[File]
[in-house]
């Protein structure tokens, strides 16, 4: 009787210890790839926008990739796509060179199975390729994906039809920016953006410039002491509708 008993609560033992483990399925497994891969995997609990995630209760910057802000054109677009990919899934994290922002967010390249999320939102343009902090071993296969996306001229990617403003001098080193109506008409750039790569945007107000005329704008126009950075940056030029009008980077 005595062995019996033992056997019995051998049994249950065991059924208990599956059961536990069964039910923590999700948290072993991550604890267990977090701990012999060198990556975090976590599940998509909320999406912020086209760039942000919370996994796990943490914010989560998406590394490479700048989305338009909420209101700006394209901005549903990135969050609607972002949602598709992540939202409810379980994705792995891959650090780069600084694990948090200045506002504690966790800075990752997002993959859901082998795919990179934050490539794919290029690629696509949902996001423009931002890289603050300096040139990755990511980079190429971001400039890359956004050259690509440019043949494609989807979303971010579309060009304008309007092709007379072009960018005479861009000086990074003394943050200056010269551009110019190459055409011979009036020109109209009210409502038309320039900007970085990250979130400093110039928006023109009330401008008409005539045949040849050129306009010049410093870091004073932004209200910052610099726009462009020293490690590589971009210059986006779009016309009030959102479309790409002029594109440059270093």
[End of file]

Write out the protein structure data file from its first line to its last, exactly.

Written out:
[in-house]
């Protein structure tokens, strides 16, 4: 009787210890790839926008990739796509060179199975390729994906039809920016953006410039002491509708 008993609560033992483990399925497994891969995997609990995630209760910057802000054109677009990919899934994290922002967010390249999320939102343009902090071993296969996306001229990617403003001098080193109506008409750039790569945007107000005329704008126009950075940056030029009008980077 005595062995019996033992056997019995051998049994249950065991059924208990599956059961536990069964039910923590999700948290072993991550604890267990977090701990012999060198990556975090976590599940998509909320999406912020086209760039942000919370996994796990943490914010989560998406590394490479700048989305338009909420209101700006394209901005549903990135969050609607972002949602598709992540939202409810379980994705792995891959650090780069600084694990948090200045506002504690966790800075990752997002993959859901082998795919990179934050490539794919290029690629696509949902996001423009931002890289603050300096040139990755990511980079190429971001400039890359956004050259690509440019043949494609989807979303971010579309060009304008309007092709007379072009960018005479861009000086990074003394943050200056010269551009110019190459055409011979009036020109109209009210409502038309320039900007970085990250979130400093110039928006023109009330401008008409005539045949040849050129306009010049410093870091004073932004209200910052610099726009462009020293490690590589971009210059986006779009016309009030959102479309790409002029594109440059270093």